Share Name Share Symbol Market Type Share ISIN Share Description
Jpmorgan Indian Investment Trust Plc LSE:JII London Ordinary Share GB0003450359 ORD 25P
  Price Change % Change Share Price Bid Price Offer Price High Price Low Price Open Price Shares Traded Last Trade
  -5.00 -0.9% 550.00 551.00 556.00 556.00 551.00 555.00 45,049 16:35:03
Industry Sector Turnover (m) Profit (m) EPS - Basic PE Ratio Market Cap (m)
Equity Investment Instruments 0.4 -0.5 -0.5 - 578

Jpmorgan Indian Investment Share Discussion Threads

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This should now make a new 52 week high. It should attempt £6.30 and then consolidate around the £6.20 mark before going for £6.50
This will now try and re-visit £6.20. Its making new 52 week highs which is encouraging.
Looking to purchase some of these. Any reasons why the large discount to the NAV. Not that I mind when trying to get in. Thanks
£6.00 should be hit anytime soon. This has now started to make new 52 week highs which is extremely bullish. The moving averages over 20 day and 50 day and 200 days are looking good too. Volume is looking healthy and the price action is extremely positive. The best bit is that this is still trading on discount to net asset value (NAV).
The chart is looking extremely positive for £6.00 to be hit. Capital is flowing into Emerging Markets and Frontier Markets. The smart money is positioning into these markets for the next bull market.
My summary on 8th June 2016 before the EU Referendum seems spot on at the moment. The cash has to be invested somewhere as interest rates are far too low so emerging markets seem like a good home for investors looking for higher risk higher reward.
Good performer recently
600p a good double top?...
This is showing a strong uptrend and if can go through £5.50 then I think a move towards £6.00 could be on the cards.
Excellent site - hadn't expected to find such solid input on an ADVFN blog. Many thanks, Loganair! My personal investment and trading approach is mainly based on technical analysis (shock horror!) and I've been in JII as a core investment since autumn 2003, profit-taking and repurchasing when the signs and portents suggested, with profits in this stock handsomely exceeding my stake at this stage. Looking at the chart today, the 5-leg run-up since mid-Feb looks good, even if a pause for breath might be on the cards, with momentum indicators weakening a bit and some historical resistance around this level. Longer term, the potential is surely there, subject to politics and bureaucracy as we know and as is so well covered by the analyses in the posts above. For me, it remains a Hold. A break of the 600p level this summer would be bullish; a failure in that area might warrant further profit-taking, imo.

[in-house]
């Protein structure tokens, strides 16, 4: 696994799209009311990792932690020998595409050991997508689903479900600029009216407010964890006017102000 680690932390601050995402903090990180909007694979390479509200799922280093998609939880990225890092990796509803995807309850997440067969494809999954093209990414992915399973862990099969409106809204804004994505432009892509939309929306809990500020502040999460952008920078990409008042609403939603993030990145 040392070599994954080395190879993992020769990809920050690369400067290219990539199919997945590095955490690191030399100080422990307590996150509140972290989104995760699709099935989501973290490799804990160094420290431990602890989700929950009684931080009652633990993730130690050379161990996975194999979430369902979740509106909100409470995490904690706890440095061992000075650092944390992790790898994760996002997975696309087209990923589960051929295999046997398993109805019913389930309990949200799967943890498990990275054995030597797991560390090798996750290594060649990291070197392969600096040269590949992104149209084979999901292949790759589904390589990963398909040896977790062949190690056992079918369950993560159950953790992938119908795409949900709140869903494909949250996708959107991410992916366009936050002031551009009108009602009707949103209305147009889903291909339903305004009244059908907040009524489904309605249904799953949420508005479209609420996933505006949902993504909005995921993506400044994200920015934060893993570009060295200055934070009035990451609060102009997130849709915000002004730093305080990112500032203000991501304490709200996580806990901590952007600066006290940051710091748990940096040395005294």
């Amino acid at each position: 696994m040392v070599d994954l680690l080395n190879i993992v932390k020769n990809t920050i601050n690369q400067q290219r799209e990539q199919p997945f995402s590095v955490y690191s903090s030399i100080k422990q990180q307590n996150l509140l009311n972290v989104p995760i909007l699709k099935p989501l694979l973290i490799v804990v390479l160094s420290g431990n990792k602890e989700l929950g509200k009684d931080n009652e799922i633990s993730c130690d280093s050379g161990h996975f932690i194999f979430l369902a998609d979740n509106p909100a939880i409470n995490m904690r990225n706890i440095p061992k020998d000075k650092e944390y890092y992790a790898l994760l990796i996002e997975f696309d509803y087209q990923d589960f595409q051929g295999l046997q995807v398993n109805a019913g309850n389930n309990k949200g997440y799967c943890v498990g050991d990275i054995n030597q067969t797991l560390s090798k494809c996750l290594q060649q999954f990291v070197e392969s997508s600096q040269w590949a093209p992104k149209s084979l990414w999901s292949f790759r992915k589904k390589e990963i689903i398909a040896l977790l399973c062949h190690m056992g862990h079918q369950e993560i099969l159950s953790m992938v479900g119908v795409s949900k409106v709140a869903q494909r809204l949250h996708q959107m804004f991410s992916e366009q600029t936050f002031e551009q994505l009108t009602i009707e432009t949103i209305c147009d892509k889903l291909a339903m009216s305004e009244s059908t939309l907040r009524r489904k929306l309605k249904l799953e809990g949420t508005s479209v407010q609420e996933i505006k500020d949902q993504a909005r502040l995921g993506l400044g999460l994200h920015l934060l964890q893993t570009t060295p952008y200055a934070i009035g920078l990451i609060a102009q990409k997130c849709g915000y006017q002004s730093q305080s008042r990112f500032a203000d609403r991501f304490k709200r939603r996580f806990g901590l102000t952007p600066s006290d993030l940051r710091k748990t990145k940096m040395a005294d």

By Brian Caplen, editor of The Banker. As we start 2016, the outlook is gloomy on many fronts – poor economic prospects in the eurozone, and continuing worries over China and outflows of capital from emerging markets in general. The one bright spot is India, whose economy is expected to grow at 7.5% this year, rising to 8% in 2017. India has two big advantages in the current economic climate – as an oil importer it benefits from falls in this and other commodity prices (unlike fellow BRICs Brazil and Russia) and as a latecomer to globalisation it plays little or no part in Asia’s supply chains. Bilateral trade between India and China is only 3.6% of India’s exports. The Banker made the governor of the Reserve Bank of India, Raghuram Rajan, our central banker of 2016 in recognition of his efforts to stabilise the rupee and tame inflation. But if India wants to remain as 'the last BRIC standing' it cannot afford to rest on its laurels. The easy wins of commodity price falls and accommodative monetary policy are one offs and any future success will depend on its ability to carry out long overdue reforms. In this respect, the picture is more mixed. Government reforms to the business environment and foreign direct investment rules have been implemented but pushing more far-reaching changes, such as a goods and services tax, through the upper house of the Indian parliament is proving more difficult. In confirming its BBB rating with 'stable' outlook, Fitch notes that India’s debt-to-gross domestic product ratio of 67% is higher than the BBB median of 43%, and the expected fiscal deficit in 2016, at 6.7%, is well above the peer median of 2.8%. So India has more work to do and limited room to manoeuvre. Up until now, the government has gained savings through lower oil subsidies and it has managed to spend this money wisely by raising capital expenditure rather than current spending. But economists are divided as to whether this will continue, given a pay commission recommendation that central government employees receive a 23.6% pay increase. “[This] raises doubts about the feasibility of the medium-term consolidation path without any new revenue-generating measures,” says Fitch. But a HSBC report says the reform has the potential to “raise consumption in an orderly manner, reduce slack in the economy and incentivise investment over time”. Still, India is expected to be a more attractive destination for capital flows than most given that the Institute of International Finance (IIF) reports that 2015 saw emerging market portfolio inflows of only $41bn. This was the worst year since the financial crisis, with inflows down 85% on the 2010 to 2014 average, according to the IIF.